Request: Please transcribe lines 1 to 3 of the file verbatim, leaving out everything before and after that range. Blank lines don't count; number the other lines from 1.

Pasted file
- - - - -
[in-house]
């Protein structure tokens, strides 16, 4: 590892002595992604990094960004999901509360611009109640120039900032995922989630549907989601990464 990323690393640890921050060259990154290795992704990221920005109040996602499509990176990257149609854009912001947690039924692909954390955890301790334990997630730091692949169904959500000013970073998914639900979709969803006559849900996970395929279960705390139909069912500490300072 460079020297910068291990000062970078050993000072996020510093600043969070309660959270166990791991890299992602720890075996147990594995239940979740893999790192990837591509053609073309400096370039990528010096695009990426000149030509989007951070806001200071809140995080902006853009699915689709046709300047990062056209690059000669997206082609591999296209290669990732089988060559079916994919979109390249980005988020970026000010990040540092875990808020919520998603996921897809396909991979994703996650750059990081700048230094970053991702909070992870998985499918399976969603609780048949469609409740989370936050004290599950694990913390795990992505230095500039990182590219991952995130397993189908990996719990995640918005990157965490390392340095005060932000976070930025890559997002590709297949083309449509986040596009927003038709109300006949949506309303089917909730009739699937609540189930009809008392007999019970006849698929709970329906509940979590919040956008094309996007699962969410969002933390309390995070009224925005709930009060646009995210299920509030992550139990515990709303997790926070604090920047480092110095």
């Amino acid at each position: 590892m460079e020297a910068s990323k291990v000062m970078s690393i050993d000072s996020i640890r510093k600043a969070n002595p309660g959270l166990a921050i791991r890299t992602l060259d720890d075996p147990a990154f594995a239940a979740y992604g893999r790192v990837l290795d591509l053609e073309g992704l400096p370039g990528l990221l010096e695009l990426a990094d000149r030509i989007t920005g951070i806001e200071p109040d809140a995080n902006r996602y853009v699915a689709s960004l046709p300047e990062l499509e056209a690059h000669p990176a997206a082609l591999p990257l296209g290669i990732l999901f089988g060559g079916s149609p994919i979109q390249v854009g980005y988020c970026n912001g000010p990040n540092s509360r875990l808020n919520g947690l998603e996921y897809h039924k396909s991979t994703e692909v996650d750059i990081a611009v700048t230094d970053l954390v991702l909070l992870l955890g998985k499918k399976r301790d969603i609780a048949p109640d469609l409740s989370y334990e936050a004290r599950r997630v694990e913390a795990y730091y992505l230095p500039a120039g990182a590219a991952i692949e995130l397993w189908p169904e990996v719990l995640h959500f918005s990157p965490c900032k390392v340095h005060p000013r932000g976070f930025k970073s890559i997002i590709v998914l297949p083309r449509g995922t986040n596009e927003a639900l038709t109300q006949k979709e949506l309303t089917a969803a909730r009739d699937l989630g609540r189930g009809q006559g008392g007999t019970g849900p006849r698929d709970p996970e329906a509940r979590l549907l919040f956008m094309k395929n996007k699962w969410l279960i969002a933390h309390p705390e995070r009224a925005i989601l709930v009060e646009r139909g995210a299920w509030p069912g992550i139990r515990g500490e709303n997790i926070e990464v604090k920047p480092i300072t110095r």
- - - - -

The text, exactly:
[in-house]
């Protein structure tokens, strides 16, 4: 590892002595992604990094960004999901509360611009109640120039900032995922989630549907989601990464 990323690393640890921050060259990154290795992704990221920005109040996602499509990176990257149609854009912001947690039924692909954390955890301790334990997630730091692949169904959500000013970073998914639900979709969803006559849900996970395929279960705390139909069912500490300072 460079020297910068291990000062970078050993000072996020510093600043969070309660959270166990791991890299992602720890075996147990594995239940979740893999790192990837591509053609073309400096370039990528010096695009990426000149030509989007951070806001200071809140995080902006853009699915689709046709300047990062056209690059000669997206082609591999296209290669990732089988060559079916994919979109390249980005988020970026000010990040540092875990808020919520998603996921897809396909991979994703996650750059990081700048230094970053991702909070992870998985499918399976969603609780048949469609409740989370936050004290599950694990913390795990992505230095500039990182590219991952995130397993189908990996719990995640918005990157965490390392340095005060932000976070930025890559997002590709297949083309449509986040596009927003038709109300006949949506309303089917909730009739699937609540189930009809008392007999019970006849698929709970329906509940979590919040956008094309996007699962969410969002933390309390995070009224925005709930009060646009995210299920509030992550139990515990709303997790926070604090920047480092110095």
């Amino acid at each position: 590892m460079e020297a910068s990323k291990v000062m970078s690393i050993d000072s996020i640890r510093k600043a969070n002595p309660g959270l166990a921050i791991r890299t992602l060259d720890d075996p147990a990154f594995a239940a979740y992604g893999r790192v990837l290795d591509l053609e073309g992704l400096p370039g990528l990221l010096e695009l990426a990094d000149r030509i989007t920005g951070i806001e200071p109040d809140a995080n902006r996602y853009v699915a689709s960004l046709p300047e990062l499509e056209a690059h000669p990176a997206a082609l591999p990257l296209g290669i990732l999901f089988g060559g079916s149609p994919i979109q390249v854009g980005y988020c970026n912001g000010p990040n540092s509360r875990l808020n919520g947690l998603e996921y897809h039924k396909s991979t994703e692909v996650d750059i990081a611009v700048t230094d970053l954390v991702l909070l992870l955890g998985k499918k399976r301790d969603i609780a048949p109640d469609l409740s989370y334990e936050a004290r599950r997630v694990e913390a795990y730091y992505l230095p500039a120039g990182a590219a991952i692949e995130l397993w189908p169904e990996v719990l995640h959500f918005s990157p965490c900032k390392v340095h005060p000013r932000g976070f930025k970073s890559i997002i590709v998914l297949p083309r449509g995922t986040n596009e927003a639900l038709t109300q006949k979709e949506l309303t089917a969803a909730r009739d699937l989630g609540r189930g009809q006559g008392g007999t019970g849900p006849r698929d709970p996970e329906a509940r979590l549907l919040f956008m094309k395929n996007k699962w969410l279960i969002a933390h309390p705390e995070r009224a925005i989601l709930v009060e646009r139909g995210a299920w509030p069912g992550i139990r515990g500490e709303n997790i926070e990464v604090k920047p480092i300072t110095r």